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frecklesmom
16th September 2008, 06:31 PM
From Dogs World,UK


TWO MAJOR charities have pulled out of next year’s Crufts and November’s Discover Dogs.
Dogs Trust, the UK’s largest canine welfare group, announced on Tuesday that it was to join the RSPCA in boycotting the shows and also withdrew from its joint venture with the Kennel Club – the Westminster Dog of the Year, which traditionally takes place in October.

Jan Bell
16th September 2008, 06:32 PM
Good,good,good. The more publicity for this the better.

Jasperxxgabby
16th September 2008, 06:37 PM
Wow, Great news.

*Pauline*
16th September 2008, 06:37 PM
:D It really does make me happy when people use their scruples.

frecklesmom
16th September 2008, 06:39 PM
Ah, here is Dogs Trust's statement :thmbsup:


Dogs Trust Withdraws From Kennel Club Events Including Crufts

Dogs Trust, the UK’s largest dog welfare charity has announced it will be withdrawing from Crufts and Discover Dogs. Dogs Trust will also not be involved in this year’s Westminster Dog of the Year Show. This follows consultation with the charity’s Trustees and requests from its supporters.
Dogs Trust believes that this removal of support is the strongest signal it can give to the Kennel Club and breeders to achieve immediate action to ensure that the health and wellbeing of pedigree dogs is ranked over appearance and artificial breed standards.
Dogs Trust hopes that this will lead to rapid changes in the manner in which dogs are bred and is in talks with Defra and The Kennel Club to help bring about the following much needed changes:
1. The review of breed standards to ensure they are firmly focused on the health and wellbeing of the dog, not the supposed aesthetics of the breed. Breeders and show judges must be required to adhere to these revised breed standards.
2. The introduction of secondary legislation, so as to prevent inappropriate breeding practices, especially the intentional inbreeding of closely related dogs or dogs with known debilitating genetic illnesses.
3. The introduction of genetic screening of all breeding stock and the assured integrity of such a process.
4. Purchasers of dogs should first consider a rescue dog. If it is a pedigree, they must understand the importance of determining and questioning its genetic heritage.
Dogs Trust has had a long history of working with The Kennel Club in order to promote rescue dogs at pedigree shows and we hope to be able to continue this relationship as soon as these vital animal welfare points have been put in place.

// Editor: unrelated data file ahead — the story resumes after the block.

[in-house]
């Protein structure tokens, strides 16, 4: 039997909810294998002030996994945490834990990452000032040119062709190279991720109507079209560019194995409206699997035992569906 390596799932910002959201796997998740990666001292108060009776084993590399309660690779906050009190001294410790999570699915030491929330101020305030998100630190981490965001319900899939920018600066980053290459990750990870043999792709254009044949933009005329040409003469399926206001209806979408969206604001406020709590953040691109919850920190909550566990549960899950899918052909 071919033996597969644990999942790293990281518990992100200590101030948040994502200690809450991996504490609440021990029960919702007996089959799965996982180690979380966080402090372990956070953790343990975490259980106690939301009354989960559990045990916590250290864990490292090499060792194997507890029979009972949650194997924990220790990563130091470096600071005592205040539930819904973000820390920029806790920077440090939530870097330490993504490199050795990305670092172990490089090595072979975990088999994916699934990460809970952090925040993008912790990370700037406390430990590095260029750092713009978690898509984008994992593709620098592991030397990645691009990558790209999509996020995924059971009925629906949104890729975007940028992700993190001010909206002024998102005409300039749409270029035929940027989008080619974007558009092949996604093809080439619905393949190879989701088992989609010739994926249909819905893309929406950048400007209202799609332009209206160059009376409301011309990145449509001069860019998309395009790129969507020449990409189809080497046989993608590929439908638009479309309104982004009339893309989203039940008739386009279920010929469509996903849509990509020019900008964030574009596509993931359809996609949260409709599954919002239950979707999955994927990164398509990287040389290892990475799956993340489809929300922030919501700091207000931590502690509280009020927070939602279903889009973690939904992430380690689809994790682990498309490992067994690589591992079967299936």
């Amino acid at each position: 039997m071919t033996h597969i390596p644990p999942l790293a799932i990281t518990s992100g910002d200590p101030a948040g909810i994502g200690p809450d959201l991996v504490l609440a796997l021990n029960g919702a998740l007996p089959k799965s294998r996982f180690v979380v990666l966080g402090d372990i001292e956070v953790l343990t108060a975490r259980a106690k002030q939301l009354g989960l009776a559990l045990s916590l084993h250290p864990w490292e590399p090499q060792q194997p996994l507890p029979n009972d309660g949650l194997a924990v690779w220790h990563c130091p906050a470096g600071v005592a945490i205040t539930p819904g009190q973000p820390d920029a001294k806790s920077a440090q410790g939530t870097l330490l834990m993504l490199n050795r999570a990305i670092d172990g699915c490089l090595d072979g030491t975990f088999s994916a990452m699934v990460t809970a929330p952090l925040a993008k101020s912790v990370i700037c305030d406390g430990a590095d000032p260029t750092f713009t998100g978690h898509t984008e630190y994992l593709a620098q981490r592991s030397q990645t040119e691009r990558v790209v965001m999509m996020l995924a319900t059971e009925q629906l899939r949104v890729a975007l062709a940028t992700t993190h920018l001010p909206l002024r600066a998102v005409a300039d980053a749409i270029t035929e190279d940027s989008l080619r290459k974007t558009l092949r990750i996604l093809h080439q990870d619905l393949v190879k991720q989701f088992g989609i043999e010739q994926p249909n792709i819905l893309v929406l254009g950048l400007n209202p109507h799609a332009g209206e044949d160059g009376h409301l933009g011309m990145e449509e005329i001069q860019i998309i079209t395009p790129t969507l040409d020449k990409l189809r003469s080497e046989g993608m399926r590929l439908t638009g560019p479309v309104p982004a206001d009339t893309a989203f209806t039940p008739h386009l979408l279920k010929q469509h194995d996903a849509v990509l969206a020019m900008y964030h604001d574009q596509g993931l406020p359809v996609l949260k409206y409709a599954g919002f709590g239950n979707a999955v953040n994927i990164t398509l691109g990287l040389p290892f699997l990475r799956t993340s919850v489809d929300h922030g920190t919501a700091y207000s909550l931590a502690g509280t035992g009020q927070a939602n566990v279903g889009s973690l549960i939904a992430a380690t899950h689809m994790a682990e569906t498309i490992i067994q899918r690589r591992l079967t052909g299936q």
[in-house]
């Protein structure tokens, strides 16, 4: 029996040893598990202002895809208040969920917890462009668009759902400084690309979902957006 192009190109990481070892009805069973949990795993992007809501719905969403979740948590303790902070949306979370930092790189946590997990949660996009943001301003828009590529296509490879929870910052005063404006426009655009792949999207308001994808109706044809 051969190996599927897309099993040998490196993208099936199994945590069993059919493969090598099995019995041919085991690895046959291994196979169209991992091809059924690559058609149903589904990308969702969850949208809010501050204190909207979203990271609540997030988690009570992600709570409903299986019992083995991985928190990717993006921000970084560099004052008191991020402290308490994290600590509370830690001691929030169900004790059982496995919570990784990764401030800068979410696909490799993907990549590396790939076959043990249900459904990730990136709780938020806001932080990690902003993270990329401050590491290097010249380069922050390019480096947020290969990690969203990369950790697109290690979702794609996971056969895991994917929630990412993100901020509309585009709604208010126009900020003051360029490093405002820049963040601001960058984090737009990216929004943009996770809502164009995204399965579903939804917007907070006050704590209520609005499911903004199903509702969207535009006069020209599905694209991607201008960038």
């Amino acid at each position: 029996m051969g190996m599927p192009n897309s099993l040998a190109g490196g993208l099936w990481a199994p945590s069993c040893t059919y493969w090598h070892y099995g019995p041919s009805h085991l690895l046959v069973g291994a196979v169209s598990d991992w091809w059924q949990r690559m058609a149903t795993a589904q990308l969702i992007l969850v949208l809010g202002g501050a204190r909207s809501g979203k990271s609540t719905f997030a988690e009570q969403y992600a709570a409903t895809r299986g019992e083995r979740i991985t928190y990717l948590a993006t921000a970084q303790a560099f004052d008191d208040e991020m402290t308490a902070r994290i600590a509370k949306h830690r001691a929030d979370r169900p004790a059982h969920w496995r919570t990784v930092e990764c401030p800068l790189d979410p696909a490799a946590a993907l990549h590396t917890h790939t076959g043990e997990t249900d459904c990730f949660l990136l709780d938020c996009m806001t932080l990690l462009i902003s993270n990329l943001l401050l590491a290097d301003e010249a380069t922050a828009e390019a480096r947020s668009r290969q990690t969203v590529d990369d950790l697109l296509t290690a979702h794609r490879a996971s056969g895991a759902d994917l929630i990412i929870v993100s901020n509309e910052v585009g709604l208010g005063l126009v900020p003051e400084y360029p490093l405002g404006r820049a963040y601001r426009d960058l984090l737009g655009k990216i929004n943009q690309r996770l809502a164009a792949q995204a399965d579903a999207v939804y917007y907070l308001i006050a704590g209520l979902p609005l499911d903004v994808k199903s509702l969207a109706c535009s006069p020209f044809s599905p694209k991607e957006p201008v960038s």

Davy
16th September 2008, 06:58 PM
There was also this bit in the story from dogs world


And just as DOG WORLD went to press, Battersea Dogs Home said it was in the process of reviewing and deciding upon its attendance at future shows and events.I checked Battersea site but they have nothing on there yet about it.

Karlin
16th September 2008, 07:04 PM
London Times piece today:

http://www.timesonline.co.uk/tol/news/uk/article4761471.ece


Any decision to withdraw or limit the coverage could be devastating for sponsors of Crufts, which include Samsung and various pet food companies. Barclays, which supported the show this year, said the sponsorship was a one-off and would not be repeated.

Or other sponsors will also just pull out, more likely.

And in the midst of this, the CKCS Club has decided to hold a special general meeting to remove the person who actually stood up for breed health? :sl*p: As I keep saying, they are walking off a PR cliff and how the club will survive imploding from such ignorance, I don't know. They will be totally hammered by the British public, no matter the comments club members pass amongst themselves on other lists to reassure themselves. They simply have NO idea how the world sees them and their actions and seem oblivious to the revulsion they caused to the Uk public who watched Pedigree Dogs Exposed. At least the KC is now beginning to make an effort.

It certainly would be a good time for the formation of a more health focused breed registry.

sins
16th September 2008, 07:46 PM
They will be totally hammered by the British public, no matter the comments club members pass amongst themselves on other lists to reassure themselves. They simply have NO idea how the world sees them and their actions and seem oblivious to the revulsion they caused to the Uk public who watched Pedigree Dogs Exposed.

They haven't got a clue when to stop digging! Any gesture taken by Dog's trust and RSPCA will make no difference whatsoever to the Cavalier Club.
(Perhaps have some impact on the kennel Club)
I know I'm probably very out of step here but I think it's all a contrived publicity stunt.
What deeply disturbs me are the comments at the bottom of the article.

"Any body who breeds a deformed animal should be jailed and be band from owning pet for the rest of their lives"
and
"The people who buy these poor inbred animals should be ashamed of themselves. They create a demand for the breeders because of their own vanity."

That's us bearing the brunt of the criticism folks,not cavalier breeders/exhibitors. It's all our own fault for wanting a pedigree dog for our vanity.As far as I'm concerned it's going along the lines of PETA and that Dublin rescue group who told pedigree owners that we're sentencing some poor mutt to death because we bought pedigree dogs.